President Donald Trump has ordered an investigation into the business practices of the United States Postal Service (USPS), a move that is likely to indirectly affect Amazon.com Inc. (AMZN), one of his biggest corporate targets.

The president's executive order requested that a task force be set up to review the operations and finances of the USPS, which has lost more than $65 billion over the past decades. The task force will examine its business model, workforce, operations, costs and pricing, as well as recommend reforms.

“The USPS is on an unsustainable financial path and must be restructured to prevent a taxpayer-funded bailout,” the president said in the order, which was released Thursday night. He added: “It shall be the policy of my ddministration that the United States postal system operate under a sustainable business model to provide necessary mail services to citizens and businesses, and to compete fairly in commercial markets.” (See also: Trump Reportedly Wants to ‘Go After’ Amazon.)

President Trump previously accused Amazon of being responsible for the USPS’s downfall. On social media, he claimed that the postal service loses $1.50, on average, every time it delivers a package for Amazon. In a series of tweets, the president warned that the e-commerce giant was “costing the United States Post Office massive amounts of money for being their Delivery Boy,” a situation he said had put “many thousands of retailers out of business.” Amazon uses the Postal Service for many of its last-mile delivery services. Analysts estimate that it pays the USPS roughly half what it would be required to pay United Parcel Service Inc. (UPS) or FedEx Corp. (FDX) to deliver a package, according to Reuters.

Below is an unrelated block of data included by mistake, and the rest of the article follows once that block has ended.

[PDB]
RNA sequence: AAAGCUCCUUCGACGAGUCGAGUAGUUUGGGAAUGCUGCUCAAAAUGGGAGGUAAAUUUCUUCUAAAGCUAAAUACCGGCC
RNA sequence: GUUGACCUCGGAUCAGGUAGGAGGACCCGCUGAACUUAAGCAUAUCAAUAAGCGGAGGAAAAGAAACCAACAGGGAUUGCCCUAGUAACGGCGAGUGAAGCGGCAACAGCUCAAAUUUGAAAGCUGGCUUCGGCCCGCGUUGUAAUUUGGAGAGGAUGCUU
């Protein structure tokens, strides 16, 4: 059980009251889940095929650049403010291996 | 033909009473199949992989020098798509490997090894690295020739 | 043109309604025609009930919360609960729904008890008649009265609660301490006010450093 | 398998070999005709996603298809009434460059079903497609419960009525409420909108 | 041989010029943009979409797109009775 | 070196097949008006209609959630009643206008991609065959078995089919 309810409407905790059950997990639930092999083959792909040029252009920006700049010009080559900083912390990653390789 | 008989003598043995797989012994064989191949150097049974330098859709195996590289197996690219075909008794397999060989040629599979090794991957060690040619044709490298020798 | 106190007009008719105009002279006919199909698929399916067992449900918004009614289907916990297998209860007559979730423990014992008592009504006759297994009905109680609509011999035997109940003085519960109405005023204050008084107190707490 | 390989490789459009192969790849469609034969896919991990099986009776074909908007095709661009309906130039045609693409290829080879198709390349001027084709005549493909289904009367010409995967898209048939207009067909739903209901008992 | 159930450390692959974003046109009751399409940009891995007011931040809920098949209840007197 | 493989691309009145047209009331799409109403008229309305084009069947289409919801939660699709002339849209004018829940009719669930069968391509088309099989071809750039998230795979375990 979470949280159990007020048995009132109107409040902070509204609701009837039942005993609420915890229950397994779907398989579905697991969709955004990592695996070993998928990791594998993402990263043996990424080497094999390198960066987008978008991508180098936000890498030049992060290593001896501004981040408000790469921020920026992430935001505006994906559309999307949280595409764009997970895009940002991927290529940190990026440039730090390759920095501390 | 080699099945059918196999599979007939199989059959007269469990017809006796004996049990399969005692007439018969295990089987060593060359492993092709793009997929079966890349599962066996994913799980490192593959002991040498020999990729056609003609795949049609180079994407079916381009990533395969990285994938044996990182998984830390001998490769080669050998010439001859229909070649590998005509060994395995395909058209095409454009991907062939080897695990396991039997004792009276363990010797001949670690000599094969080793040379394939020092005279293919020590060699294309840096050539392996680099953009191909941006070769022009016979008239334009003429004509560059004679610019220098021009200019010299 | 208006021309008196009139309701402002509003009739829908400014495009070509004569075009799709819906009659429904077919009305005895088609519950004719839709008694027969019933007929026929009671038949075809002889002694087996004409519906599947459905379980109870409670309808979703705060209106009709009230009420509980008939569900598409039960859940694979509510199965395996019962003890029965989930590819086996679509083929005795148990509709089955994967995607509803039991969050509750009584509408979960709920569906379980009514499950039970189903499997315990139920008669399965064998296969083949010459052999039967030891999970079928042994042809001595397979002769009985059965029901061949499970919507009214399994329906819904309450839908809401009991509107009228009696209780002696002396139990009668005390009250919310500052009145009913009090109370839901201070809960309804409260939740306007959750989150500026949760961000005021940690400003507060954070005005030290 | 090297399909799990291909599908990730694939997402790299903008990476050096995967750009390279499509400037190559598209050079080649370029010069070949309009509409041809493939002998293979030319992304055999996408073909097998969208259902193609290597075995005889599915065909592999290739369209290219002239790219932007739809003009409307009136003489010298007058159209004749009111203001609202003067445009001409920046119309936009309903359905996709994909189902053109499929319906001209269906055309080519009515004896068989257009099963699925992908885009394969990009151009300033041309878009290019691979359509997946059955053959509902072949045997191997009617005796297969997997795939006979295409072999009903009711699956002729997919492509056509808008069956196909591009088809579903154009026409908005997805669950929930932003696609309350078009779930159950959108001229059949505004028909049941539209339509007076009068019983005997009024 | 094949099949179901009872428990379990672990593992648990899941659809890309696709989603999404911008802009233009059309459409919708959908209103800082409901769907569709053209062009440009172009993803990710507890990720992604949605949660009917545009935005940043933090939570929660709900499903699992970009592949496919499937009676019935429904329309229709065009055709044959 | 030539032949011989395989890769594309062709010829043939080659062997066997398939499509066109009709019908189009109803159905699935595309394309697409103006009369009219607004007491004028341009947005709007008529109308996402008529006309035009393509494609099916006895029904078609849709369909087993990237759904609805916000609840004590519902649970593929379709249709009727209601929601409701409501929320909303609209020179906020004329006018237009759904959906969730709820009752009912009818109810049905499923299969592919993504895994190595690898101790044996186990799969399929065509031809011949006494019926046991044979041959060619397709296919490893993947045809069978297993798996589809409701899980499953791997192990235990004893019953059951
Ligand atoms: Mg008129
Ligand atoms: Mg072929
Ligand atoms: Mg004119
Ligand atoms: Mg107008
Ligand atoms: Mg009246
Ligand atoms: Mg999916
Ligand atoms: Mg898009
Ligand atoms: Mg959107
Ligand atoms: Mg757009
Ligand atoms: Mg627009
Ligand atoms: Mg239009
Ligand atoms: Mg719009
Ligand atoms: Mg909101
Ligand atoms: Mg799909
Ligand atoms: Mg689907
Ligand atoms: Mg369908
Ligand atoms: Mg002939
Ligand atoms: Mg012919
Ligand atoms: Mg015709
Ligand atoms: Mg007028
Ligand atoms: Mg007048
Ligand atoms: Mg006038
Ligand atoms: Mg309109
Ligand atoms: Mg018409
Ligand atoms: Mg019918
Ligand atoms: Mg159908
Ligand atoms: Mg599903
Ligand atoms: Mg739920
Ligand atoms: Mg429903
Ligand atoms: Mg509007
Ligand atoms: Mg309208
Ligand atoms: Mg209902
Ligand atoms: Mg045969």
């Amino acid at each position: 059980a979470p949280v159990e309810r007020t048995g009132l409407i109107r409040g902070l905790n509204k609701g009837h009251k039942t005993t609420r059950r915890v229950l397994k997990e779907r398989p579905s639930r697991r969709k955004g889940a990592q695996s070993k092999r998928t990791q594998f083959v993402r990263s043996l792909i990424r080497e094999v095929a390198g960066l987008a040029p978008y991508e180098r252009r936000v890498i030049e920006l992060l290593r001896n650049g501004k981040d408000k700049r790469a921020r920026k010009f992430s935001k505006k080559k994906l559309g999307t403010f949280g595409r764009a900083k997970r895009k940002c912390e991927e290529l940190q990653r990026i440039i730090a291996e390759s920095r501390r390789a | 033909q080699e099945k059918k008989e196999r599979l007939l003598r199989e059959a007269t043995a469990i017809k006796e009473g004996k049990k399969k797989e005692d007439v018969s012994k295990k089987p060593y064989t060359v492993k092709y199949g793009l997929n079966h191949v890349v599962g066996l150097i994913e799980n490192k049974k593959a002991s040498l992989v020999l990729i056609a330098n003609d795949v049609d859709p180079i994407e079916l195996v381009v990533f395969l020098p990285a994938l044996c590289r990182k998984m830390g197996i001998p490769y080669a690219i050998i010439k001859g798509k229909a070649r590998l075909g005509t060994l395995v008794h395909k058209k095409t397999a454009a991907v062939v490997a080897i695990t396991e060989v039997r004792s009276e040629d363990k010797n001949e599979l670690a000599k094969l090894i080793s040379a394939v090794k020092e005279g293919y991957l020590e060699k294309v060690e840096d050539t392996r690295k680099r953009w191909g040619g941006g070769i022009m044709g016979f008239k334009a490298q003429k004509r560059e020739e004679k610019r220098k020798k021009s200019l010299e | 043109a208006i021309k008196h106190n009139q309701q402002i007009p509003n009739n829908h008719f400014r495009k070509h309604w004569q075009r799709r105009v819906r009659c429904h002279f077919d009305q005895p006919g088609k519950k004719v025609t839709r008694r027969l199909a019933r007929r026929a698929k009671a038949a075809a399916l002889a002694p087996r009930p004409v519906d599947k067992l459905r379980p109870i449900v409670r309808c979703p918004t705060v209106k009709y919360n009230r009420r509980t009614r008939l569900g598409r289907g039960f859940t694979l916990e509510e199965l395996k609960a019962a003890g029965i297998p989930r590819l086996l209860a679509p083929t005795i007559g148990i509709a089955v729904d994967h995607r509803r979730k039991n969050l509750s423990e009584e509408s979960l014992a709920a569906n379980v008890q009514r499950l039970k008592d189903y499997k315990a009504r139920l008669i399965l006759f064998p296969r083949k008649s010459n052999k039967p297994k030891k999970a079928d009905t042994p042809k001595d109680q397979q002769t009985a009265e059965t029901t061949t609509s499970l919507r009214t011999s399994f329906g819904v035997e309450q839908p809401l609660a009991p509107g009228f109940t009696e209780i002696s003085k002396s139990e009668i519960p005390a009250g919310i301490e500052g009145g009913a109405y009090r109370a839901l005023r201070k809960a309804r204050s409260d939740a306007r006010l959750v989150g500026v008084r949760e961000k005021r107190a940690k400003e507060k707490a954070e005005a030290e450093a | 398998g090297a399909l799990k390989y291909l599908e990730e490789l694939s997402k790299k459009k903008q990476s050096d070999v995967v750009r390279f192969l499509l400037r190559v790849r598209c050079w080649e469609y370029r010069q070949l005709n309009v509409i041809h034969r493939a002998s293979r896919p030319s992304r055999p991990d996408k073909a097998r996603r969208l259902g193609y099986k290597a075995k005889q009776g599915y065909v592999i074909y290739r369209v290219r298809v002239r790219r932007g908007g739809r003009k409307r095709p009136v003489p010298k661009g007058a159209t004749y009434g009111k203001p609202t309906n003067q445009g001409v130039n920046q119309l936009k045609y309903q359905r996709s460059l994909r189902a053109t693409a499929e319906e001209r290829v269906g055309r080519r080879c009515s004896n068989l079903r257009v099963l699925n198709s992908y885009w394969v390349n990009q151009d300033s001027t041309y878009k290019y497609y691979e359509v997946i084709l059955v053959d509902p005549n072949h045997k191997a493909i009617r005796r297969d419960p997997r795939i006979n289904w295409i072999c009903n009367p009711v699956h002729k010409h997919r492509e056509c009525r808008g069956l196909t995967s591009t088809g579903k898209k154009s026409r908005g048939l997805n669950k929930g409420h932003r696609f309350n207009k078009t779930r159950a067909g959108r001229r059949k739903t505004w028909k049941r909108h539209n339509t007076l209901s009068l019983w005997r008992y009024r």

However, Amazon's contract is reportedly profitable for the service, and its package delivery business has seen double-digit increases in revenue. Amazon also qualifies for a bulk rate thanks to the high volume it delivers with the USPS. (See also: Charting Amazon Volatility Caused by Trump Tweets.)

Amazon wasn’t mentioned in the executive order, although, according to Bloomberg, one White House official admitted that the presidential order could affect the e-commerce giant, even if its goal was solely to fix the problems at the USPS. Another White House official disputed any claims that the order was in anyway directed at Amazon.

Experts outside the White House believe that President Trump’s intentions could be more sinister. One analyst told CNBC that President Trump’s public spat with Amazon makes his investigation into the Postal Service a move open to further interpretation. "Amazon has built its business model on the shoulders of the USPS and Trump is not just talking the talk but now walking the walk with this executive order as a first step, in going after this potential relationship," Daniel Ives, chief strategy officer and head of technology research at GBH Insights, said.

A person who previously worked at the Postal Regulatory Commission told Reuters that the order will likely encourage the task force to see if the USPS can charge companies such as Amazon more for parcel delivery.

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